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July Investment Review: A Return to Normal

By Adam Jones

Following a June in which global equity markets declined by 8%, July offered investors some welcome respite as markets rose by >7% over the month. Government bond yields trended lower, however measures of bond volatility (which indicate the extent to which prices fluctuate) remain highly elevated as market participants attempt to front-run the policy adjustments of developed market central banks. The US central bank raised interest rates by 0.75% in July and the ECB raised by 0.50%, bringing their Deposit rate back up to 0% following 8 years of negative interest rates. The Bank of England is also expected to make its next move higher on August 4th, with futures markets currently anticipating an increase of 0.5% in the base rate[i].

These moves are being made primarily in attempts to address the ongoing issue of inflation. US data once again surprised on the upside in July, with the headline inflation rate pushing to new highs of 9.1%. Similarly eye-watering figures arose both here in the UK (9.4%) and in Europe (8.9%). Part of the difficulty central banks currently face is that a large proportion of this inflation is being driven by factors that are outside of their control, such as commodity prices, ongoing supply chain issues and tight labour markets. In our view this greatly increases the probability that mistakes will be made as consumer demand falls further into what appears to be an already slowing global economy.

Major indicators of sentiment and economic activity in Europe fell to levels last seen during the pandemic and in our belief is that the Euro Area remains particularly vulnerable in terms of its dependence on imported energy. A further reduction in gas from Russia in July drove the European Union to agree to cutting gas consumption by 15%[ii], however natural gas prices in Europe remain far higher than those in other parts of the world. In the US economic activity also showed signs of deceleration as early estimates of services & manufacturing activity fell to its lowest level in two years[iii].

In China we received news that the country’s economy had contracted in Q2, due in large part to continued lockdowns in the wake of renewed pandemic fears. The government is making efforts to shore up the property market and support economic growth, however a Zero-Covid policy remains its top priority which will continue to affect the region.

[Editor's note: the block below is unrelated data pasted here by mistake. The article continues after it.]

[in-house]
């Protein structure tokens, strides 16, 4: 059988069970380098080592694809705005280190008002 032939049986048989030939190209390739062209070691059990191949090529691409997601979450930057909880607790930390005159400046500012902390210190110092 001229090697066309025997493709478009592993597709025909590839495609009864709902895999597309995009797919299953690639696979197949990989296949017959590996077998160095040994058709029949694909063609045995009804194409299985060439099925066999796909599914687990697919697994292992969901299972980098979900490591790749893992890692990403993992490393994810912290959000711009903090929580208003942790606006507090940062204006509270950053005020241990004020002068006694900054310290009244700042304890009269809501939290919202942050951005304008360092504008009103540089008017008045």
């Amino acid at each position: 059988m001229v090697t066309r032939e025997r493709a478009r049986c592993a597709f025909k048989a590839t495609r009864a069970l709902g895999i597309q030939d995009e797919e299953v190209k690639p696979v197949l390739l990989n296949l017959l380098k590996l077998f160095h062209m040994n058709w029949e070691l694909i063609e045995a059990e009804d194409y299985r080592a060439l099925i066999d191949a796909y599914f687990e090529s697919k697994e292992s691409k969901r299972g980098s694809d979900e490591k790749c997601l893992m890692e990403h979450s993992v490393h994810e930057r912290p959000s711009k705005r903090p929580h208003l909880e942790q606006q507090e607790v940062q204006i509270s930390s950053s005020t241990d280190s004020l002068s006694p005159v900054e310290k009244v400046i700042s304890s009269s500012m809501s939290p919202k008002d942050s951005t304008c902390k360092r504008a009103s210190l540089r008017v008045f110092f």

July also saw the beginning of the Q2 US earnings season, which provided some useful insight into the performance of many of the world’s largest companies. Results here have been fairly mixed, however as at the end of July some 77% of the largest US companies had reported earnings that came in ahead of analyst expectations[iv]. Often seen as something of an economic bellwether, Walmart Inc declared that it expected full year profits to fall by more than 10% as customers continued to cut back on discretionary purchases amidst higher food & energy costs[v]. In stark contrast to this, however, excellent results were delivered by global payment companies such as Visa and Mastercard whose management teams suggested they are still seeing no signs of a slowdown in consumer spending.

In currency markets the US Dollar showed tentative signs of having peaked in mid-July, however the Dollar tends to perform well in an environment of slowing global growth which, at least to us, feels increasingly likely to be the case moving forward. During July we saw the Euro (very) briefly trade through parity versus its US counterpart, however the currency went on to recover marginally and close the month nearer 1.02. The British pound displayed similar dynamics, strengthening in the latter half of the month to close at 1.22 vs the Dollar. Following a period of very significant weakness the Japanese Yen posted its largest weekly gain in over 4 months, a move which could be self-reinforcing given the large number of speculative traders who are betting against the currency[vi].

In some respects July saw the return of more ‘normal’ market relationships (bond yields lower, equities higher), however we continue to believe that the distribution of potential outcomes remains wide for both markets and economies moving forward and that a focus on diversification across asset types, styles and strategies remains of critical importance.

[i] Refinitiv, CME Group SONIA Futures

[ii] EU Seeks 15% Cut in Gas Use on Russian Supply Squeeze (yahoo.com)

[iii] U.S. July flash PMI data show ‘worrying deterioration’ in economy | Morningstar

[iv] I/B/E/S Data from Refinitiv

[v] Walmart Inc.

[vi] Yen rises to two-month high as investors slash short bets | Financial Times (ft.com)

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